pari-mutuels would be allowed to “decouple” live racing and therefore reduce the options to gamblers. The bill would allow dog tracks to keep poker rooms even if they end live racing, essentially decoupling the requirement that those pari-mutuels who offer card

rooms also maintain live racing. The bill has already passed his committee by a margin of 7-2. The House Tourism & Gaming Control Subcommittee filed their version of the bill (PCB TGC 18-01) late last week and is scheduled to hear it this week. It is anticipated the bill is a starting point to get the two chambers into conference committee to negotiate their differences.


Provisions not included in either omnibus gambling bill, is the legalization of fantasy sports. However, it is the subject of two bills that are currently moving in the House and Senate. HB 223 by Representative Jason Brodeur and SB 374 by Senator Dana Young are both moving quickly through the legislative process. However, the legislation creates a new section in statute within the family entertainment section. It appears this is designed to exempt these games from DBPR regulation under current gambling laws.


Promote Responsible Stewardship of Animals in Care


Representative Jared Moskowitz has filed HB 1305 titled the Florida Orca Protection Act. The bill would prohibit the captivity of a killer whale for any purpose. Additionally, any killer whale in captivity on July 1, 2018, may not be used for entertainment purposes after December 31, 2018 and can only be used for educational presentations. The bill does not currently have a companion bill in the Senate.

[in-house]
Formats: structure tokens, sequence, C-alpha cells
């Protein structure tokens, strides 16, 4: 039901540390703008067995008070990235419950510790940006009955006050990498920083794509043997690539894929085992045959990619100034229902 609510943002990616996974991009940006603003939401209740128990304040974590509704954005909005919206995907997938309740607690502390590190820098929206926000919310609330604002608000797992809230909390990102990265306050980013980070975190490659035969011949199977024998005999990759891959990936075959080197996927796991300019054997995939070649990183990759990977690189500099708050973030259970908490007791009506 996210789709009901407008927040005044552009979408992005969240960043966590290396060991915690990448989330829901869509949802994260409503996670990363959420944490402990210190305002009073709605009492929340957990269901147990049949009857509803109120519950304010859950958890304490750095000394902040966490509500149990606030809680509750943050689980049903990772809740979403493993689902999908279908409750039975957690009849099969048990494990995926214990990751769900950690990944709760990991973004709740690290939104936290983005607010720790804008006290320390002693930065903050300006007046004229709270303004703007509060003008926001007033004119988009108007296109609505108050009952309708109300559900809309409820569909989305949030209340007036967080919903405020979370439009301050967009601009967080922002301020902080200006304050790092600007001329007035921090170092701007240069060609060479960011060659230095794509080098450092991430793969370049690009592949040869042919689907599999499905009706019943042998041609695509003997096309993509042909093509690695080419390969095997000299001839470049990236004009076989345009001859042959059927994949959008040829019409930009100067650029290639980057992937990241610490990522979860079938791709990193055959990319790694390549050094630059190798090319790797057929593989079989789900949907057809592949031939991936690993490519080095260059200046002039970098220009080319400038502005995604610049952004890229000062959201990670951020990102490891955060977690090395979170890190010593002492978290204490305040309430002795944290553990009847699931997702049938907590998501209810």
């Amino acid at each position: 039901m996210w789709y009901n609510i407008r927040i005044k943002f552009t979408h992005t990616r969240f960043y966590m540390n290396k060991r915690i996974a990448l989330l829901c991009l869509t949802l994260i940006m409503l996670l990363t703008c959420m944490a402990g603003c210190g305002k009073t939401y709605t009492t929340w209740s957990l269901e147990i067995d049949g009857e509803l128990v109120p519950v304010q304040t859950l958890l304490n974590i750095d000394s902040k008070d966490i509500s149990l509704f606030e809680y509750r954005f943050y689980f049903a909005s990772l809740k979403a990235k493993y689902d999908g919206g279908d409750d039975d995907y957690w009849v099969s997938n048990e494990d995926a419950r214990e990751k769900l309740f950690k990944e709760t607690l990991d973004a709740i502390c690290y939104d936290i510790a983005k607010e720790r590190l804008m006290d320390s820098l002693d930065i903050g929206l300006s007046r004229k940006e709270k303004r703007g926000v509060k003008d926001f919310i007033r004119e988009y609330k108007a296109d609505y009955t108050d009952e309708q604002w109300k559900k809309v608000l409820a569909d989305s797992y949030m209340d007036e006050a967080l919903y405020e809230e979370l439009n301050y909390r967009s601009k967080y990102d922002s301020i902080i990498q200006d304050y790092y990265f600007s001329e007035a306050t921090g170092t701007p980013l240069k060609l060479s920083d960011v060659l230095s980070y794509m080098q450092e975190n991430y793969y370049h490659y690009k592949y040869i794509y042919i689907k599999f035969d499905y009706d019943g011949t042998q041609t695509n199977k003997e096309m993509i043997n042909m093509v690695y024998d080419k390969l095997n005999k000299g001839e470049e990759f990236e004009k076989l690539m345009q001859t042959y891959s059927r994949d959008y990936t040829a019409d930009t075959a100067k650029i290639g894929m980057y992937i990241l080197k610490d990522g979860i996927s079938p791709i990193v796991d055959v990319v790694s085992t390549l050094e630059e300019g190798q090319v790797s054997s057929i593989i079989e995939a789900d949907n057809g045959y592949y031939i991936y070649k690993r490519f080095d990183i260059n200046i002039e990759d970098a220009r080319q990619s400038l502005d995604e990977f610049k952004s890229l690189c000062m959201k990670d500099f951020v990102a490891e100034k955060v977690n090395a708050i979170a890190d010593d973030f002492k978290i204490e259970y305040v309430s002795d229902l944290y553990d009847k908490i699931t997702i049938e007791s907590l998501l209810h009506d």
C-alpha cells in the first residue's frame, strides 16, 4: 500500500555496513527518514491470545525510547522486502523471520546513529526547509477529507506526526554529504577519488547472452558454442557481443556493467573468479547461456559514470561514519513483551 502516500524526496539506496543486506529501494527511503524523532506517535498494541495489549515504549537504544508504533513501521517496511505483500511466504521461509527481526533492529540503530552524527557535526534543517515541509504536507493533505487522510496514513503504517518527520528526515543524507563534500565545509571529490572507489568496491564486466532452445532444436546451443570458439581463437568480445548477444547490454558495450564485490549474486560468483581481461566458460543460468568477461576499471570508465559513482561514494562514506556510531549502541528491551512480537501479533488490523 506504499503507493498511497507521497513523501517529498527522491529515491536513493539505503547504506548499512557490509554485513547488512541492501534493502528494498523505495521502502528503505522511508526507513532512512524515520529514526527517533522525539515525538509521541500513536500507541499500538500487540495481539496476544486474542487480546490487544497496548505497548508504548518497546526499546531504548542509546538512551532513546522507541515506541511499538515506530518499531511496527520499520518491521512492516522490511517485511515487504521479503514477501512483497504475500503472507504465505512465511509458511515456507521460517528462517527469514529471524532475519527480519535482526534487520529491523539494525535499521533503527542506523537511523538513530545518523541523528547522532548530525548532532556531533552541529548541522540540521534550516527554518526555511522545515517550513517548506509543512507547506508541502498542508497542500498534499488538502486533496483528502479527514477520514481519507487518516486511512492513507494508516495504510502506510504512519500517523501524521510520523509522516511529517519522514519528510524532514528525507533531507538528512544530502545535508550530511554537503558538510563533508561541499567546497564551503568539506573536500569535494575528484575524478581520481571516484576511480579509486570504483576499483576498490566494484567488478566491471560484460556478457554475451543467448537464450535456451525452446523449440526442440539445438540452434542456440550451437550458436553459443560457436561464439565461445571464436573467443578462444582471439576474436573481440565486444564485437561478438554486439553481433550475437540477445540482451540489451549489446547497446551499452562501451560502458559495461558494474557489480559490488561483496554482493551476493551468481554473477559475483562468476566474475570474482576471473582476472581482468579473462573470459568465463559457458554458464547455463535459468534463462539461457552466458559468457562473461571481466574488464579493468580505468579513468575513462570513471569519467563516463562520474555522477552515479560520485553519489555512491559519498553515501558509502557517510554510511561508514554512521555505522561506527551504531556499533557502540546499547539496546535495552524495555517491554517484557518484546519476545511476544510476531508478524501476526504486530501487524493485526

Tax Cuts for Commercial Leases


Senator Keith Perry filed legislation on commercial and real estate property taxes that he sponsored last session. SB 902 would repeal the statute related to rental taxes on the first

$10,000 and increase by increments of $10,000 for each year until reaching the threshold of the first $90,000 in 2026. Representative Larry Ahern has also filed the identical bill in the House, HB 409. Neither bill has been heard in a committee at this time.


Expansion of Gun Rights


The House and Senate have started moving forward with measures that would allow people with concealed-weapons licenses to carry guns on the grounds of churches and other religious institutions that include schools. SB 1048 by Senator Dennis Baxley was amended last week to preclude the possession of firearms during hours when schools or day-care centers are operating. HB 1419 by Representatives Lawrence McClure and Ross Spano does not have the same preclusive language at this time.


Lost and Found Articles


A bill filed by newly-elected Representative Bobby Olszewski would allow facilities, such as zoos, museums, and aquariums, to give unclaimed items to a charitable institution without first having to turn them over to law enforcement. HB 851 has provisions that require theme parks and other institutions to hold on to items for at least 30 days, but they can store them longer if they choose. The rightful owner may reclaim the property at any time before the disposition, sale or donation of the property in accordance with the

established policies and procedures of the facility operator. The bill was passed out of its first committee of reference this week, the House Agriculture & Property Rights Subcommittee. SB 1052 is the Senate companion bill filed by Senator Dana Young and unanimously passed the Senate Commerce & Tourism Committee this week. The bill is on the agenda for the Senate Banking and Insurance Committee this week.


School Calendars


Senator Jeff Brandes has filed the companion bill SB 668 to HB 587 by Representative Newt Newton that would authorize a district school board to create a year-round school program for any school within its district that is one of the 300 lowest-performing schools in the state.

House and Senate calendars can be found at www.myfloridahouse.gov and www.flsenate.gov